Around half of Egypt's population lives in the Nile Delta area (the green, fan-shaped region that borders the Mediterranean).

Around half of Egypt's population lives in the Nile Delta area (the green, fan-shaped region that borders the Mediterranean).

10. Around Half of Egypt’s Population Lives in the Nile Delta Area

The largest city in this area is Alexandria, which has a population of over four million. The city of Rosetta can also be found in the delta region; it was here that the famous Rosetta Stone was found, its inscriptions helping modern people to understand Egyptian hieroglyphs.

Sources and Further Reading

This content is accurate and true to the best of the author’s knowledge and is not meant to substitute for formal and individualized advice from a qualified professional.

© 2014 Paul Goodman


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That information about the river nile is not true. Please get your facts right

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needs info of the rivers in them

max on November 07, 2019:


Bonnie4life on October 28, 2019:

Nice facts, but they are all... im not fanning them. U could do better tbh... on October 23, 2019:

this is very good information but there could be more information like the Nile River average discharge is 3.1 million litres (680,000 gallons) per second.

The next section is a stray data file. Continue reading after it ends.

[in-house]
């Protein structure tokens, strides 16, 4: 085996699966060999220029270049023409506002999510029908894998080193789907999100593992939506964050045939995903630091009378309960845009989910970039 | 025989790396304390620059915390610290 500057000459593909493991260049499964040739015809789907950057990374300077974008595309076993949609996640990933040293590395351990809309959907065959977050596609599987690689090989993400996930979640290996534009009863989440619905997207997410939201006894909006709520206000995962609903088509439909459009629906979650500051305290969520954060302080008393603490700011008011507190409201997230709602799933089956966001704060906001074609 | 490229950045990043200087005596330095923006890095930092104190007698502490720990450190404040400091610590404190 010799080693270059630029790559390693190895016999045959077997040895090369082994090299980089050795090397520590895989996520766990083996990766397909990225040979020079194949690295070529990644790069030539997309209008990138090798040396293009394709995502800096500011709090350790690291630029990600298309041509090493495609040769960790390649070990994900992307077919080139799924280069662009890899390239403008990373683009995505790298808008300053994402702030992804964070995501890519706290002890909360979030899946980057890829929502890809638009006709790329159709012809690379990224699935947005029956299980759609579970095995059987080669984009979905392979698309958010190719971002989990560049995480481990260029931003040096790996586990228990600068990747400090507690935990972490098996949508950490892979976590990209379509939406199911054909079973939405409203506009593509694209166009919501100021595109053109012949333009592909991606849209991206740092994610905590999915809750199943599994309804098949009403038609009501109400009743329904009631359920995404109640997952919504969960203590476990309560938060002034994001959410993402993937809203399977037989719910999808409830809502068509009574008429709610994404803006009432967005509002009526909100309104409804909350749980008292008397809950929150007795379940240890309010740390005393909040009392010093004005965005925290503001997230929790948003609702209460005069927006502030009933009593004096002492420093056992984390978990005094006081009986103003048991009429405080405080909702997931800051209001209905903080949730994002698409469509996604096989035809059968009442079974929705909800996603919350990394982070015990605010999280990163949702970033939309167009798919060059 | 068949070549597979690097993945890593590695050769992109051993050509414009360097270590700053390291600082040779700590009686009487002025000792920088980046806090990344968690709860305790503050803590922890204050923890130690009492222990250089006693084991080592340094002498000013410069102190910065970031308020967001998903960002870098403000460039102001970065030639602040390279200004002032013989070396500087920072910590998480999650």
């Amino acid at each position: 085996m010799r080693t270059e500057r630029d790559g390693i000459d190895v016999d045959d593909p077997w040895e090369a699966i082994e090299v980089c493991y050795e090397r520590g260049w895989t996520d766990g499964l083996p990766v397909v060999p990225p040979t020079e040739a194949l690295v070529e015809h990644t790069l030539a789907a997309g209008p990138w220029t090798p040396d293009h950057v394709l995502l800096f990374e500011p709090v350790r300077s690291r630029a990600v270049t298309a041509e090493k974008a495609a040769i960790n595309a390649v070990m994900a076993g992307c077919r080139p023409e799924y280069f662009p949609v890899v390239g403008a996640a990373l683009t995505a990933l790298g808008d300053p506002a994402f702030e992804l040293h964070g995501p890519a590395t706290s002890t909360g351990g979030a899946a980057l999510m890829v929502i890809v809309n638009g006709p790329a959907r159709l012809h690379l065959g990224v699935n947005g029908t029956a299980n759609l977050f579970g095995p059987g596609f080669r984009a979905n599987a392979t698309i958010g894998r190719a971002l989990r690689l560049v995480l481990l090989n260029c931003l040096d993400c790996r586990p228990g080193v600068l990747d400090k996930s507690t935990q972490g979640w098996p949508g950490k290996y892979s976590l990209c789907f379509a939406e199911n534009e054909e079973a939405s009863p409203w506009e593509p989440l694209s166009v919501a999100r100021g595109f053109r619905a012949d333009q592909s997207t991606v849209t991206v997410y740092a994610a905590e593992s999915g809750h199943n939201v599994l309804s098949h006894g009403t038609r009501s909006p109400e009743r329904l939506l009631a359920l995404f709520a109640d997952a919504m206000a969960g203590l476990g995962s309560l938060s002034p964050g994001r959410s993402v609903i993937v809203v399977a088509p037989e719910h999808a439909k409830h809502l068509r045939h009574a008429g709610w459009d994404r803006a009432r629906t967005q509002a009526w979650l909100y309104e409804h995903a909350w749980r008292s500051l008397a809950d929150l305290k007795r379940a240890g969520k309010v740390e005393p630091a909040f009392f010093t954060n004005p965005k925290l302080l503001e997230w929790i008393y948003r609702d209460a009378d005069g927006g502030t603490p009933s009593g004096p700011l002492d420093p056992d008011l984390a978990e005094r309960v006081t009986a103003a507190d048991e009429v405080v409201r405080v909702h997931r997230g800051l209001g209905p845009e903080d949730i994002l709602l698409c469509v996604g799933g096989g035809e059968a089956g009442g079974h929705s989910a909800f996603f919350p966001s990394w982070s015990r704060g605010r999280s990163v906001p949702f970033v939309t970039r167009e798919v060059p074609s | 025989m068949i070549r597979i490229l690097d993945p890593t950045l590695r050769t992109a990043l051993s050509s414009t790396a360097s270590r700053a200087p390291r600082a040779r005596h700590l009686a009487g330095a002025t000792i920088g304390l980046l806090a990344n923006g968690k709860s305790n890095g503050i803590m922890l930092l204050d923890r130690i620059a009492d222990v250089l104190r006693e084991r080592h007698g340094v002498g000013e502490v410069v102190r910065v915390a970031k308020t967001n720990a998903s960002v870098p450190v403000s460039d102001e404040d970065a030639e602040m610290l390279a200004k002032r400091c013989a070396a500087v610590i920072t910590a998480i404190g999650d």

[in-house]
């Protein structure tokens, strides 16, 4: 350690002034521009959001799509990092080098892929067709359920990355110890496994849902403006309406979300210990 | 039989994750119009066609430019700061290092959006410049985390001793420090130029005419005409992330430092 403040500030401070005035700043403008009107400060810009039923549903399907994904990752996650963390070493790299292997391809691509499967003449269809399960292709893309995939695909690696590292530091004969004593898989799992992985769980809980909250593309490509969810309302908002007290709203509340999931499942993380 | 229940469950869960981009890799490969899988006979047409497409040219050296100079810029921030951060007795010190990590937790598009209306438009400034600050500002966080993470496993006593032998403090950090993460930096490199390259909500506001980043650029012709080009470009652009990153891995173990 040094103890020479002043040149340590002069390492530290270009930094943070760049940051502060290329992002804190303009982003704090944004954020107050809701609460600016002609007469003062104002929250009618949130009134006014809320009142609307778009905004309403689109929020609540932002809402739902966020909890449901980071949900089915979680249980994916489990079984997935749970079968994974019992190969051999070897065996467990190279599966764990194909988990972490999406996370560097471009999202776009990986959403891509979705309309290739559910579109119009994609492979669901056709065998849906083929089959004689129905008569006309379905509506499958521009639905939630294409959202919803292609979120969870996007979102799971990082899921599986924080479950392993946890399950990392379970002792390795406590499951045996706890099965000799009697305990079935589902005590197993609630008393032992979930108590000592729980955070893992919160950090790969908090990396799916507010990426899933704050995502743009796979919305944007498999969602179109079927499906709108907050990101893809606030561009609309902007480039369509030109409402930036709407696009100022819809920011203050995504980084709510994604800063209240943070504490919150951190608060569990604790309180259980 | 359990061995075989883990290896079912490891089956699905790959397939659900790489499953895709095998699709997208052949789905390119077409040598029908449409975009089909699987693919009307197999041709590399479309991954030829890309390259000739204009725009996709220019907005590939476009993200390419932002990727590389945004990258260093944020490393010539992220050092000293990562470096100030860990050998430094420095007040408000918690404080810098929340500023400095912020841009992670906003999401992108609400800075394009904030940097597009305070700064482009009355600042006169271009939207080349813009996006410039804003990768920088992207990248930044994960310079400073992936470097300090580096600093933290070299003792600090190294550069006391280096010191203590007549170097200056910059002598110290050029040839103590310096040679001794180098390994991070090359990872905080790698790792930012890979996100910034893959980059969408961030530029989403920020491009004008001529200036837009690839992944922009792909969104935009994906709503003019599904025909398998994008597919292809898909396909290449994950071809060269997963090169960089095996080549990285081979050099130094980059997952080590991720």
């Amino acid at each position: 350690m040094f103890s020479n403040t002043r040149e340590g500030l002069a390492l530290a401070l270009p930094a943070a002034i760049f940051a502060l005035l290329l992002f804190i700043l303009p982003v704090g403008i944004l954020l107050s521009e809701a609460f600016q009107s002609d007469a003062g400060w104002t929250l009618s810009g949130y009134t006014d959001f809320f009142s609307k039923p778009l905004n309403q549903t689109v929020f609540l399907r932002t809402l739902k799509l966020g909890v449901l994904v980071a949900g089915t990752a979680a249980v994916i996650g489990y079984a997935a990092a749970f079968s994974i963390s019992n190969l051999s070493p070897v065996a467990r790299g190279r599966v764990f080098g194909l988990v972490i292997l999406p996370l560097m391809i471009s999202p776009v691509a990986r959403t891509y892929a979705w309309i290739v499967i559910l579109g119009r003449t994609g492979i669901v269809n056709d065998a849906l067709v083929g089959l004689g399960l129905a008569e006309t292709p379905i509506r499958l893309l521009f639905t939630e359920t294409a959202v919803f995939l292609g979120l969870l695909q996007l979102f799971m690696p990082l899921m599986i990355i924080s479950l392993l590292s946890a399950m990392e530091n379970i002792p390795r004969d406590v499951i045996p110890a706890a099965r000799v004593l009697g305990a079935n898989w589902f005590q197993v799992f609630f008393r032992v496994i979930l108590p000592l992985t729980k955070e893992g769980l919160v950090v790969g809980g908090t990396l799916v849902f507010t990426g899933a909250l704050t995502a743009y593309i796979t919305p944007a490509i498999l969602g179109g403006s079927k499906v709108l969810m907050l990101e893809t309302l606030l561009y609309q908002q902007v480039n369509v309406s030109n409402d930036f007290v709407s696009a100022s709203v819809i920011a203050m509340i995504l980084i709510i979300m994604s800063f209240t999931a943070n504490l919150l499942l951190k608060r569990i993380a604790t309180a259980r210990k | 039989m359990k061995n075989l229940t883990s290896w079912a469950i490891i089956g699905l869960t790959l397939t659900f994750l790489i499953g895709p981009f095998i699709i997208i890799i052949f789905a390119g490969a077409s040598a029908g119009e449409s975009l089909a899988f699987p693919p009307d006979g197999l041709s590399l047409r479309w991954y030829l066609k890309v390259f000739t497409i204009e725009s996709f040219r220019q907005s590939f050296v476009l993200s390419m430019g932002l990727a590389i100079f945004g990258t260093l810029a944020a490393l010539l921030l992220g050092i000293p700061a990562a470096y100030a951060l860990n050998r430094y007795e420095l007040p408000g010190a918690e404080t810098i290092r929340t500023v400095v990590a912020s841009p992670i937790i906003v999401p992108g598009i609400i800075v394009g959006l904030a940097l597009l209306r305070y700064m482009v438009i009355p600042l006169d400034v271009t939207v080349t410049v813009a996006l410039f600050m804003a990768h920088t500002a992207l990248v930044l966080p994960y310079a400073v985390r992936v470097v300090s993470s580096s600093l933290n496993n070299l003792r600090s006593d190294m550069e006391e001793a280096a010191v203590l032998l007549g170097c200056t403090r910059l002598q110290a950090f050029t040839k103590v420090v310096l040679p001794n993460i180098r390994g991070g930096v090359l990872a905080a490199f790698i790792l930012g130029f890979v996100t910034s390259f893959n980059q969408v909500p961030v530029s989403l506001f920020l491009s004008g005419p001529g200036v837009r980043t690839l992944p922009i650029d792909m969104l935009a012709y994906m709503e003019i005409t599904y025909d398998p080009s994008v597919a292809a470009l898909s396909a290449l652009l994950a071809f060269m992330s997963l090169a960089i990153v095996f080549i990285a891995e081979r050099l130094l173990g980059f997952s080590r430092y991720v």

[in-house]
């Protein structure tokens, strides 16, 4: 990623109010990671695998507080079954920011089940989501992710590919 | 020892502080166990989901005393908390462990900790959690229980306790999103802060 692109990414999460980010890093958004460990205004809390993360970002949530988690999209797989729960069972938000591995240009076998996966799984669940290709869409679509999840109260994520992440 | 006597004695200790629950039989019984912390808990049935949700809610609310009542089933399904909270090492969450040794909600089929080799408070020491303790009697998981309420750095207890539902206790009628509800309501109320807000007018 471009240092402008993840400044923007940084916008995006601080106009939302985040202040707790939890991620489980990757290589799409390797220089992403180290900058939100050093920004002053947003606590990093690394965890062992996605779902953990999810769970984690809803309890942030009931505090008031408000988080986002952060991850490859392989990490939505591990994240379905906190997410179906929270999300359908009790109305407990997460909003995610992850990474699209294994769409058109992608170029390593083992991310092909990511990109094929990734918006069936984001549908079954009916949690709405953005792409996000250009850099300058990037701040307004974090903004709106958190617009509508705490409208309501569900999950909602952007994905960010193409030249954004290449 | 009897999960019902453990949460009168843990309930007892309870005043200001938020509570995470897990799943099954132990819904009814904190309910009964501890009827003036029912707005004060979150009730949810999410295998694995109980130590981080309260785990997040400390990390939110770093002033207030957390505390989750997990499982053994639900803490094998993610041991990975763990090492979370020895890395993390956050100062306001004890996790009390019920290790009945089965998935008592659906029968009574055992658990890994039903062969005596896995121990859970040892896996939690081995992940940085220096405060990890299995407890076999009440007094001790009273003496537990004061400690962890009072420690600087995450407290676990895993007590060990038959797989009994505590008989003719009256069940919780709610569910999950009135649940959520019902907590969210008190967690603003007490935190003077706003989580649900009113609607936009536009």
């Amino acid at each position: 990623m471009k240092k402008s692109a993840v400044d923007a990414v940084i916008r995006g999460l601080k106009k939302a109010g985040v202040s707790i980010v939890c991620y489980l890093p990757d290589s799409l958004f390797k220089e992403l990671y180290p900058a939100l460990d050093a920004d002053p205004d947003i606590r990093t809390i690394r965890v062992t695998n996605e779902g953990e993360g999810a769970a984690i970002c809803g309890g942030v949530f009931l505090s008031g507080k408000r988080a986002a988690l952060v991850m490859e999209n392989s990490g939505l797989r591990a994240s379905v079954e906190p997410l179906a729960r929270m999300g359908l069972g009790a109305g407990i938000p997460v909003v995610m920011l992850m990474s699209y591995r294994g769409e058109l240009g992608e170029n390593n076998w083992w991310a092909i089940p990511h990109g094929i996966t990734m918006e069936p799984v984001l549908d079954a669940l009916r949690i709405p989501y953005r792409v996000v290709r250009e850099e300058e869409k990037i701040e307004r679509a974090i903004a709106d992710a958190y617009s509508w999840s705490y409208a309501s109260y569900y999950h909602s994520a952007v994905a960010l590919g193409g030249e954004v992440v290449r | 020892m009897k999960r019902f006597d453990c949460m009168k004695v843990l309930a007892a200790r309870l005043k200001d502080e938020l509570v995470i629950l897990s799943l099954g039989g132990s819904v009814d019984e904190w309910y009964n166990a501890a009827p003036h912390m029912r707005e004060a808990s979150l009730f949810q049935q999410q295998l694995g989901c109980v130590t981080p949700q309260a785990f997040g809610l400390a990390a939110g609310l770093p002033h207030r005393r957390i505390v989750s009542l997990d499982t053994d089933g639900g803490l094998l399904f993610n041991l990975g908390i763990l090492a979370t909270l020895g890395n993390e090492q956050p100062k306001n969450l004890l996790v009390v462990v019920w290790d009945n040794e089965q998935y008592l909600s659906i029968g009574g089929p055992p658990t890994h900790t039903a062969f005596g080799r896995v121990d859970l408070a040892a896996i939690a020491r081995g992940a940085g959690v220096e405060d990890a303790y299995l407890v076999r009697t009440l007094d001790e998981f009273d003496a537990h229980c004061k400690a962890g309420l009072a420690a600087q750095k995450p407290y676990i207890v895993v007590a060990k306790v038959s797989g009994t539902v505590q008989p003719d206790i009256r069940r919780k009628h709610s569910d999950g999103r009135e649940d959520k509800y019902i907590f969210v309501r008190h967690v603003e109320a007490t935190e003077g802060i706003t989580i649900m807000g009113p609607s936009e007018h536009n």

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unknown on April 01, 2019:

boring and stupid. i need to do an essay about the Nile and found no good info here

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don't ask me what my name is on March 01, 2019:

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im not allowed to post my name on November 20, 2018:

This article was helpful. I liked that it told who the god of the Nile is.

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It was helpful but I need facts about how it helped the ancient Egyptians :(

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Paul Goodman (author) from Florida, USA on October 06, 2018:

In my experience, some people like to learn information through watching videos, either as well as, or instead of through reading. That is why I include videos.

K on October 05, 2018:

Hi, I just have a quick question,why did you reference things in youtube videos when you could've just typed? I understand that you might be tired but just tell me why.